SORS: Found In Translation: a machine learning model for mouse-to-human inference

Date: 31/Oct/2019 Time: 11:00


Aula de Teleensenyament (B3 Building, Campus Nord)

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Abstract: Cross-species differences form barriers to translational research that ultimately hinder the success of clinical trials, yet knowledge of species differences has yet to be systematically incorporated in the interpretation of animal models. We developed a machine learning model that leverages human and mouse public gene expression data to extrapolate the results of a new mouse experiment to expression changes in the equivalent human condition. We applied FIT to data from mouse models of 28 different human diseases and show it is able to identify 20-50% more human-relevant differentially expressed genes. FIT predicted novel disease-associated genes, an example of which we validated experimentally in Crohn's patients. FIT highlights signals that may otherwise be missed and reduces false leads with no experimental cost. It is available both as an R package and as a web tool.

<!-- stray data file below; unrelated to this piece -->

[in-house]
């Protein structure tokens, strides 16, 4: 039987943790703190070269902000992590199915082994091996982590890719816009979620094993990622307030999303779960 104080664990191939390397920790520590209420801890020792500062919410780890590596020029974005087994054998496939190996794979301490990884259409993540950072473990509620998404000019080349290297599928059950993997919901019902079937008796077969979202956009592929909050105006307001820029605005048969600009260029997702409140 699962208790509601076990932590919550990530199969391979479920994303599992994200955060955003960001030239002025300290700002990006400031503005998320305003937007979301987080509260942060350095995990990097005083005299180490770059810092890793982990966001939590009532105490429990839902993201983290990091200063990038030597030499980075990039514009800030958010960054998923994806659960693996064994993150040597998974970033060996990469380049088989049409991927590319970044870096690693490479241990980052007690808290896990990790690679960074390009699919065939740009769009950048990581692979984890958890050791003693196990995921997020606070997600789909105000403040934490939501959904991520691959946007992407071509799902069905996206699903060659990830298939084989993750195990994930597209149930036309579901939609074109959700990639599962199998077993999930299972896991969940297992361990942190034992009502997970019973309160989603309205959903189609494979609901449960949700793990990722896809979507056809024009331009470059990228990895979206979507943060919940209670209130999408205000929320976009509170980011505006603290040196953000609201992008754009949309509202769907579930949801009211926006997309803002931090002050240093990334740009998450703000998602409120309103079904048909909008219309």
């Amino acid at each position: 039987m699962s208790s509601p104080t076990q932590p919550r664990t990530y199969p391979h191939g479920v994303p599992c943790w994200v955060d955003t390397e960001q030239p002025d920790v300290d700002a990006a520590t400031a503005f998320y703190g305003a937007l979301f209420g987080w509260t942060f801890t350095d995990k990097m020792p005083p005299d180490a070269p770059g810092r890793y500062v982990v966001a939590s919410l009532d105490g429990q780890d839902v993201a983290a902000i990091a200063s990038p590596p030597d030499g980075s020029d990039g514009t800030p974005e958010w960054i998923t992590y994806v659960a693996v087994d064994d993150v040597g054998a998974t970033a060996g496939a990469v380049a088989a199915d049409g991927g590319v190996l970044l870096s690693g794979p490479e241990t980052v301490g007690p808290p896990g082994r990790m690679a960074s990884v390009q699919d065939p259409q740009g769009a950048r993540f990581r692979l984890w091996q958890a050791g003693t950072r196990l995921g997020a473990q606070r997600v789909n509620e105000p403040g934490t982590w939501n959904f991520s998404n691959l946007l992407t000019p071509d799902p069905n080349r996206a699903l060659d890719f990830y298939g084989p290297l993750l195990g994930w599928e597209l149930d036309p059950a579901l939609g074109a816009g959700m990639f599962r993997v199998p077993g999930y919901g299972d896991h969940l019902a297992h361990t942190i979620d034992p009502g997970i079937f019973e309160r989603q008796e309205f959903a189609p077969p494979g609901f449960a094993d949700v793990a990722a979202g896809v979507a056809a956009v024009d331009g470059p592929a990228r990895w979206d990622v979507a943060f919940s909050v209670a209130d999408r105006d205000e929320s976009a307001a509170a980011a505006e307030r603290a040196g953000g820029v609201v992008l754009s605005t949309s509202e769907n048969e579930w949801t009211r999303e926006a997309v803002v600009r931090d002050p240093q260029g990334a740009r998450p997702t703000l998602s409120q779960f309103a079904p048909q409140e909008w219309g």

Short bio: Rachelly Normand did her bachelor degree at the Computer Science Faculty at the Technion with emphasis in bioinformatics. She has worked for two years at the Technion Genome Center as a bioinformatician, analyzing high-throughput sequencing. She then did her master's and PhD in Prof. Shai Shen-Orr lab for systems immunology and precision medicine at the Medicine Faculty at the Technion. During her PhD Rachelly explored ways to improve translational research from mice to humans. She will soon start a post-doctoral fellowship at the Broad Institute and Harvard Medical School under the joint supervision of Prof. Aviv Regev and Prof. Chloe Villani and work on the Immune Cell Atlas Project.




Rachelly Normand, Shen-Orr lab at Technion - Israel Institute of Technology